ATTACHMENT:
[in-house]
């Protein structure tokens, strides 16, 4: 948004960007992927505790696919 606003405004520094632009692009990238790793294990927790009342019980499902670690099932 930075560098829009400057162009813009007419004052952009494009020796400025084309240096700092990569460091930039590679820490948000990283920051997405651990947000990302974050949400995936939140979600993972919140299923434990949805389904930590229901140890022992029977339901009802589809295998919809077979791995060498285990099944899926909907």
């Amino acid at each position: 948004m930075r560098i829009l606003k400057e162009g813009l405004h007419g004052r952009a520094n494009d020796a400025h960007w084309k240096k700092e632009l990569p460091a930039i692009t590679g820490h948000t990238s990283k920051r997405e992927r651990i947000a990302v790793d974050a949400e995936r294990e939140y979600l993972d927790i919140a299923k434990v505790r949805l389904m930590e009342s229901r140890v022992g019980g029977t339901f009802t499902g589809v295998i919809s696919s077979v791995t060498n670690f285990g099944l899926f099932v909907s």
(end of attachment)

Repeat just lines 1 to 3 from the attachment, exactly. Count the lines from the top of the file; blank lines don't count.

[in-house]
């Protein structure tokens, strides 16, 4: 948004960007992927505790696919 606003405004520094632009692009990238790793294990927790009342019980499902670690099932 930075560098829009400057162009813009007419004052952009494009020796400025084309240096700092990569460091930039590679820490948000990283920051997405651990947000990302974050949400995936939140979600993972919140299923434990949805389904930590229901140890022992029977339901009802589809295998919809077979791995060498285990099944899926909907």
């Amino acid at each position: 948004m930075r560098i829009l606003k400057e162009g813009l405004h007419g004052r952009a520094n494009d020796a400025h960007w084309k240096k700092e632009l990569p460091a930039i692009t590679g820490h948000t990238s990283k920051r997405e992927r651990i947000a990302v790793d974050a949400e995936r294990e939140y979600l993972d927790i919140a299923k434990v505790r949805l389904m930590e009342s229901r140890v022992g019980g029977t339901f009802t499902g589809v295998i919809s696919s077979v791995t060498n670690f285990g099944l899926f099932v909907s």